• Submitted by Connie Sullivan on 01/16/2016 - 10:10 am.

      Forcing workers to work sick is, indeed, a public health issue. And a big business problem: look at what’s happened to Chipotle, where at several of its locations in the U.S. one sick worker caused a norovirus outbreak for several hundred people, and an e-coli outbreak for several hundred people from one sick worker. Do you eat at Chipotle these days?

      Having a city-mandated policy where sick workers are encouraged not to bring their illness to their place of employment is common sense for the public, even if it’s the Electric Fetus selling digital music rather than tacos and burritos. Paternalism just doesn’t hack it anymore (“my workers are family,” etc.)

  3. Submitted by Joel Stegner on 01/16/2016 - 06:30 am.

    Working sick is a public health issue

    That employers would fire employees because they refuse to work sick show contempt for their customers and other employees. I would not do business with a company that is so heartless and reckless, because they are risking my health to jack up their profits. If you don’t give people vacation time or extra pay for working holidays, you can at least give 5-10 days a year of sick time. The city when doing health inspections should check out the sick leave policy and it risks the public health, levy fines and make extra inspections. Be reasonable and avoid these consequences.

  4. Submitted by James Hamilton on 01/16/2016 - 10:28 pm.

    Not every employee

    with a cold is a public health risk.

    If people want benefits, they should organize and engage in collective bargaining, not rely on some branch of government. Employers and employees are in a far better position to know what fits their circumstances than we or the city council will ever be.

    Many died so that workers would have the right to organize.

    • Submitted by Matt Haas on 01/17/2016 - 01:27 pm.

      But every worker

      With the flu could be, or any number of other diseases. Good luck getting a business with a workforce of 3 organized. This is a public health issue, and any action taken a perfectly legitimate exercise of government authority.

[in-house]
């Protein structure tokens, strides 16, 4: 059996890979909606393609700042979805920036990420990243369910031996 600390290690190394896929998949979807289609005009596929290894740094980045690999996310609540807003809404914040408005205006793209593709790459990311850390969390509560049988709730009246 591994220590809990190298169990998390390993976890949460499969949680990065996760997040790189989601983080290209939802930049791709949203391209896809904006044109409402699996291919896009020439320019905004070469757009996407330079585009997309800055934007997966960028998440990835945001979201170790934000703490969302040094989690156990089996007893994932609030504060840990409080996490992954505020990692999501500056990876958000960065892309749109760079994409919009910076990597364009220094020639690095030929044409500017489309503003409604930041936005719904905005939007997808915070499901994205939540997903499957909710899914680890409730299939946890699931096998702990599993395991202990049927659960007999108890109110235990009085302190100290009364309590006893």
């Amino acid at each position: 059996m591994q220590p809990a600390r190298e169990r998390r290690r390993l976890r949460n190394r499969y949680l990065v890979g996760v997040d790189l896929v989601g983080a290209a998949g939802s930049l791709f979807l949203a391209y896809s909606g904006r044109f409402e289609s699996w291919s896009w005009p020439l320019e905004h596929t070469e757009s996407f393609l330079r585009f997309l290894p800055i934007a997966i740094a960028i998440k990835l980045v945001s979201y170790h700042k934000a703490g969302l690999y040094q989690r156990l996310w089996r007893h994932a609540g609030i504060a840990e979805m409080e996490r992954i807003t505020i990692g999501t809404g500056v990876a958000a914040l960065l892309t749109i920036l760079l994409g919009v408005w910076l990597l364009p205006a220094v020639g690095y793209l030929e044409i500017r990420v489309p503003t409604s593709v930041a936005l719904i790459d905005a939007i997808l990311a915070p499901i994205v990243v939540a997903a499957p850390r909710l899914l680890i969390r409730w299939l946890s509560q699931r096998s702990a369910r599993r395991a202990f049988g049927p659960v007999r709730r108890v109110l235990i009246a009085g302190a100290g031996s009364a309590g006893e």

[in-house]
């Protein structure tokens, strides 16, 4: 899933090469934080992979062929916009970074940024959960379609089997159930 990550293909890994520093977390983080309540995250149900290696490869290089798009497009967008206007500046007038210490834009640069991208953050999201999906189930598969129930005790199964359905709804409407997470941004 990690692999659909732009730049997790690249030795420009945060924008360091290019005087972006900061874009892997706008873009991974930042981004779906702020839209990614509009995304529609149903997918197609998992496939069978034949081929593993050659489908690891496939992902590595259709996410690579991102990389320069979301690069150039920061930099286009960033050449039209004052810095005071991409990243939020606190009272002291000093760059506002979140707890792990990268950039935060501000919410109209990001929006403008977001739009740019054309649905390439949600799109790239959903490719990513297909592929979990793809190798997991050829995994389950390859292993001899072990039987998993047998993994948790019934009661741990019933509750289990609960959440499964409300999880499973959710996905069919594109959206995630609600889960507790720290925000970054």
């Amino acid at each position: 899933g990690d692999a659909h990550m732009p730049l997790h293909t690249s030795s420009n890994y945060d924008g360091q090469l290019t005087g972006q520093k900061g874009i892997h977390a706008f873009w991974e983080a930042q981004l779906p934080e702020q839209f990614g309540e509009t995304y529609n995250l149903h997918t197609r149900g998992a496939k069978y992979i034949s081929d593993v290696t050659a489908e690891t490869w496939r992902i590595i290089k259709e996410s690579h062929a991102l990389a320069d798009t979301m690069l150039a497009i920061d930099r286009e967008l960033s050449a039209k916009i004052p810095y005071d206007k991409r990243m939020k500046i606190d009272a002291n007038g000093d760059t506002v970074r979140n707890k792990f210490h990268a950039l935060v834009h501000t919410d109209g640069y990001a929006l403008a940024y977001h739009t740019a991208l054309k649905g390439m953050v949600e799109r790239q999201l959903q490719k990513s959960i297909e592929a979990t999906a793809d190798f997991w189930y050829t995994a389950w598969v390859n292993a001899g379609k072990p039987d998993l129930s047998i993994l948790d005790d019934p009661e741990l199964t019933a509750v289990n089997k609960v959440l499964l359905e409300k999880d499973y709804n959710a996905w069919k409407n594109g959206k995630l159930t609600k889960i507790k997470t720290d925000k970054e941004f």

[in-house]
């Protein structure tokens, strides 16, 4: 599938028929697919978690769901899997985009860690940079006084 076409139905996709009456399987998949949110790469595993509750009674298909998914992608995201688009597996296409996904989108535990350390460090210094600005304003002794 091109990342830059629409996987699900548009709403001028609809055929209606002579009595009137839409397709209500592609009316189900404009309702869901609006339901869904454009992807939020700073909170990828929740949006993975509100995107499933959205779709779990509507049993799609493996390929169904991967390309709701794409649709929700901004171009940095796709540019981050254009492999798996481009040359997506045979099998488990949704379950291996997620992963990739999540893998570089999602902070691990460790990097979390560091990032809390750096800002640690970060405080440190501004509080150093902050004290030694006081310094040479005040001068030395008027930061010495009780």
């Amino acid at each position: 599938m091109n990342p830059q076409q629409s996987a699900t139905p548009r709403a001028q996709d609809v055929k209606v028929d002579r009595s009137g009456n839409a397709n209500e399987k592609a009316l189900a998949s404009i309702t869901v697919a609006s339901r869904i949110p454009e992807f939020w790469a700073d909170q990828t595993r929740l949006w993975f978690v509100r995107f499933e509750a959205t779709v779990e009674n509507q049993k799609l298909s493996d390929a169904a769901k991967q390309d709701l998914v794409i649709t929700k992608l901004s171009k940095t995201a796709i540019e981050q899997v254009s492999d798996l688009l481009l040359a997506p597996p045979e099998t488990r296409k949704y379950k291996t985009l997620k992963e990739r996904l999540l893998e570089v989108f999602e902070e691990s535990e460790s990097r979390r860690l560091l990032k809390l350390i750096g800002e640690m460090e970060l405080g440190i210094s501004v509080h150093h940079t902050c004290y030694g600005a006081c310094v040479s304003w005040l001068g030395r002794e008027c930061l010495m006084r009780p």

5. Submitted by joe smith on 01/18/2016 - 10:11 am.

    As a person who has run companies that have had paid sick leave, some folks use it properly most use it as a stored vacation. If you have 9 of your 10 paid sick days left for the year amazingly the employee gets sick every Wednesday through Friday for the last 3 weeks of the year. As an employer you get nervous when you have over half of your workers with “sick days ” left late in your accounting year.

    That is just a fact, that is why so many smaller businesses understand this will hurt them. As a person said in a bigger company you can over come 6-7 workers missing the same week, smaller companies cannot.

    • Submitted by Matt Haas on 01/18/2016 - 11:58 am.

      Hmm

      Sounds like the person in charge of hiring was pretty incompetent if 9 of 10 employees would choose to cheat the system. That, or perhaps they felt justified in their actions to address other intractable grievances. Either way, both are addressed by competent management. Unfortunately, most business owners in my experience have been convinced that their employees are little more than a neccessary evil on the path to wealth and treat them as such.

  6. Submitted by joe smith on 01/18/2016 - 02:17 pm.

    No it was a large manufacturing company with 100’s of employees. As I stated most- not all- felt it was a paid day of leave, if you didn’t use it you lost it. The company paid well, middle class or above for 90% of employees, this did not stop the employees from taking their “sick days”. I wonder where you have worked or what businesses you have run to come up with “employees are little more than a necessary evil”? A manufacturing company is profitable through 1st having a good product that folks want to buy, 2nd having good workers produce the product on time and with the highest quality. Keeping good workers is imperative to success.

    The “woe onto the workers” that has become a mantra for some is so off base. It makes me wonder what life experience many have had or that they have had no life experience in the work force and are repeating talking points. I don’t consider part time work or the 3% of Americans who work at minimum wage as skilled labor. Skilled laborers make more than minimum wage and are the glue to success for hundreds and hundreds of companies in the USA.

    • Submitted by Matt Haas on 01/18/2016 - 04:56 pm.

      Makes me think

      You’ve never paused to calculate just how little value those businesses put into their supposedly “well treated” employees. Here’s a start, estimate how much a business, any business really, could make it it’s workforce were limited to it’s founders and maybe their family. Next take a look at total revenue for the company as it stands with its “well treated” workforce in place. Compare the amount that goes to the owners/shareholders to that which is set aside for payroll and benefits. Any ratio that provides less than 50% of the profits to the labor that enables its creation is exploitative.